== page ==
I stumbled upon this construction: “don’t get (too) vibed”, but I couldn’t get what does it mean. And there is no dictionary that gives an explanation, as far as I can see. “Vibe” is a very special word suitable for use in many situations, but what exactly is “don’t get vibed that [something happened]”?

The first example:

Though TBH I do not get vibed that he really enjoys playing it.

(Source: forums.overclockers.co.uk/showpost.php?s=44516facf13f7525c31971c6e5693854&p=10689339&postcount=12726)

The second example:

don't get too vibed that the MRI showed nothing, it's actually rather good!

(Source: www.runnersworld.co.uk/forum/health--injury/mild-curiosity/185484.html)

Interestingly, the sources come from .uk sites. Is this a UK-specific phrase?

  • vibed = excited – Catija Jun 2 '15 at 7:03
  • Thank you. Unfortunately, UrbanDictionary did not give me such info: www.urbandictionary.com/define.php?term=vibed. But now I have found another dictionary, it contains an entry for "vibed up" - this is a UK slang term... – lyrically wicked Jun 2 '15 at 7:29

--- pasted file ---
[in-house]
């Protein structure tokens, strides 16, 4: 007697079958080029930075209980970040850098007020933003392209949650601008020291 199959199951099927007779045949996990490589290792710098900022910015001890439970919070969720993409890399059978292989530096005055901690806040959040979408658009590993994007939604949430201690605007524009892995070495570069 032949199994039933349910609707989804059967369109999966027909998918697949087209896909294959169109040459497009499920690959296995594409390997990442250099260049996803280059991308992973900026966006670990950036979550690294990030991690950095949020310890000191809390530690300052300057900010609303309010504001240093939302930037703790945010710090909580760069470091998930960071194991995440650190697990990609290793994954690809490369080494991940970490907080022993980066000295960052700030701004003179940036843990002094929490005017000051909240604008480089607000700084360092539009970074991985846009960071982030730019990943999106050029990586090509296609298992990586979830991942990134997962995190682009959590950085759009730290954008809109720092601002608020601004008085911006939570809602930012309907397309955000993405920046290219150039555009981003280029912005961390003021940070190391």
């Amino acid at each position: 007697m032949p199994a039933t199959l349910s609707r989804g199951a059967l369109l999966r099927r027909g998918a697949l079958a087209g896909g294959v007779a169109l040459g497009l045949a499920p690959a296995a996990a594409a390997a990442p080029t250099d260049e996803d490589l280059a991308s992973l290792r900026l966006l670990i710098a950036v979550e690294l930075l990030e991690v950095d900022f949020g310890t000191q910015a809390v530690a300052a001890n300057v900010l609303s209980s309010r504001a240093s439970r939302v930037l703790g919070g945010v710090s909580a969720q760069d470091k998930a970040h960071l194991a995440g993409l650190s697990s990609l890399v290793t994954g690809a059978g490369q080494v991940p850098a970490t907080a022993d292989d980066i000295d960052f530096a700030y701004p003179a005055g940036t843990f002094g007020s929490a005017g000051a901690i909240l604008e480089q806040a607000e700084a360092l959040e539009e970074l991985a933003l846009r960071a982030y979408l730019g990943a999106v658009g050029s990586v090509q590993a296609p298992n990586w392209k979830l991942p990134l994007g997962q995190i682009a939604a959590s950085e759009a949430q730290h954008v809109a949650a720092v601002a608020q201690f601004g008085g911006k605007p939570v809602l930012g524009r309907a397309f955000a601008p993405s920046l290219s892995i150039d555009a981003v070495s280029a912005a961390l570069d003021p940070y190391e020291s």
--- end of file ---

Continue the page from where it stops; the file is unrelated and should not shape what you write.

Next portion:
• The UD definition is not what you want, really... not sure what the definition you found was... you're more than welcome to answer the question yourself if you found the answer you seek. :) – Catija Jun 2 '15 at 7:30
  • 3
    I'm an American... I independently told you almost verbatim what the definition was from that dictionary and I promise, I didn't look it up first. I can understand your unsurety because the second example doesn't seem to mean "excited" but I think it could similarly mean "bothered" or "worried". Excited doesn't have to be positive. – Catija Jun 2 '15 at 7:43
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    Vibe is a slang form of "vibration" and refers (in AmE) to the general mood someone or something radiates. You can see how vibed (up) could also mean "excited" (not necessarily in a happy way). – TRomano Jun 2 '15 at 10:19

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